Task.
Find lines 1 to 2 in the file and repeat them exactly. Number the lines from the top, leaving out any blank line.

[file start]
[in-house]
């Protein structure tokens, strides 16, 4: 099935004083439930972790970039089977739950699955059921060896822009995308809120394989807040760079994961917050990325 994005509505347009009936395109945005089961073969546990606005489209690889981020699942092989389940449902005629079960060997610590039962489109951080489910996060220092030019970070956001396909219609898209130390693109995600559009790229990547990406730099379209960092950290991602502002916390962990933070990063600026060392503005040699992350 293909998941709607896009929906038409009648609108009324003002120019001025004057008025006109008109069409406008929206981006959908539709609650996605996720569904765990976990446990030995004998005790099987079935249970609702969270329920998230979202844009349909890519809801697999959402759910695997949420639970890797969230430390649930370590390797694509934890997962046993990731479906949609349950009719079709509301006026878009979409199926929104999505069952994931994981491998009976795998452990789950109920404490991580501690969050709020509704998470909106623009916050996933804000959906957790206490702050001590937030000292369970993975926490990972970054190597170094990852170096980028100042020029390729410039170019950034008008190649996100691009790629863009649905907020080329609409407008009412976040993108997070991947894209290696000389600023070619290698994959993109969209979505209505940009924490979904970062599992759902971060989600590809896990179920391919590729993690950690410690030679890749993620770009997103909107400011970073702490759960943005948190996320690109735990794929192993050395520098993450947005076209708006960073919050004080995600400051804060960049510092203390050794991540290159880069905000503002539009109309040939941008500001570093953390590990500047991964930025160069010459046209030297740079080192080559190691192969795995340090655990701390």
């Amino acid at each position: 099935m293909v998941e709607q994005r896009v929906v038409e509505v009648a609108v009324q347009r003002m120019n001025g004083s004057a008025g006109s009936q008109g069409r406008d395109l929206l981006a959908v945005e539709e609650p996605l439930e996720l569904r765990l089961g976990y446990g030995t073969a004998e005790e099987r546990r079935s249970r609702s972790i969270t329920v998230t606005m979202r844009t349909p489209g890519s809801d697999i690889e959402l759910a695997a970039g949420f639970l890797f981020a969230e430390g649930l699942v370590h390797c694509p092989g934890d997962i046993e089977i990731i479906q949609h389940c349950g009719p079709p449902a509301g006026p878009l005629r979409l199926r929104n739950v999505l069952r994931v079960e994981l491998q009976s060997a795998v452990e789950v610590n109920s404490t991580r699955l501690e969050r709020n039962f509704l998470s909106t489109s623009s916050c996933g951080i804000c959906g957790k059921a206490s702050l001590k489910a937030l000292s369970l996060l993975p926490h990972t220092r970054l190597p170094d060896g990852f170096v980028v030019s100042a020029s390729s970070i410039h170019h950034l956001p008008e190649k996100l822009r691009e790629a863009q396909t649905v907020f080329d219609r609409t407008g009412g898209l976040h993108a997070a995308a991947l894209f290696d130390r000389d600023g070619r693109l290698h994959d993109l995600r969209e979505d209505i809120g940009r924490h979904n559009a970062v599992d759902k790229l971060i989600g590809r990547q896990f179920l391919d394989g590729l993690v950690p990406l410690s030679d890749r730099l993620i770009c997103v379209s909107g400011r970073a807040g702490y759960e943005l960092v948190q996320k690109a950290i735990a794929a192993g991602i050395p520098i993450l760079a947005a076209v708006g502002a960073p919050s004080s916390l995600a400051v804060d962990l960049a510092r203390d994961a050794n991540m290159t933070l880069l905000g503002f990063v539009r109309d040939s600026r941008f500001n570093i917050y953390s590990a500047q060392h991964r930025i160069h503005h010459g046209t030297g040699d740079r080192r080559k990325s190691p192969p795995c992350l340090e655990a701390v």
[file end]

[in-house]
């Protein structure tokens, strides 16, 4: 099935004083439930972790970039089977739950699955059921060896822009995308809120394989807040760079994961917050990325 994005509505347009009936395109945005089961073969546990606005489209690889981020699942092989389940449902005629079960060997610590039962489109951080489910996060220092030019970070956001396909219609898209130390693109995600559009790229990547990406730099379209960092950290991602502002916390962990933070990063600026060392503005040699992350 293909998941709607896009929906038409009648609108009324003002120019001025004057008025006109008109069409406008929206981006959908539709609650996605996720569904765990976990446990030995004998005790099987079935249970609702969270329920998230979202844009349909890519809801697999959402759910695997949420639970890797969230430390649930370590390797694509934890997962046993990731479906949609349950009719079709509301006026878009979409199926929104999505069952994931994981491998009976795998452990789950109920404490991580501690969050709020509704998470909106623009916050996933804000959906957790206490702050001590937030000292369970993975926490990972970054190597170094990852170096980028100042020029390729410039170019950034008008190649996100691009790629863009649905907020080329609409407008009412976040993108997070991947894209290696000389600023070619290698994959993109969209979505209505940009924490979904970062599992759902971060989600590809896990179920391919590729993690950690410690030679890749993620770009997103909107400011970073702490759960943005948190996320690109735990794929192993050395520098993450947005076209708006960073919050004080995600400051804060960049510092203390050794991540290159880069905000503002539009109309040939941008500001570093953390590990500047991964930025160069010459046209030297740079080192080559190691192969795995340090655990701390």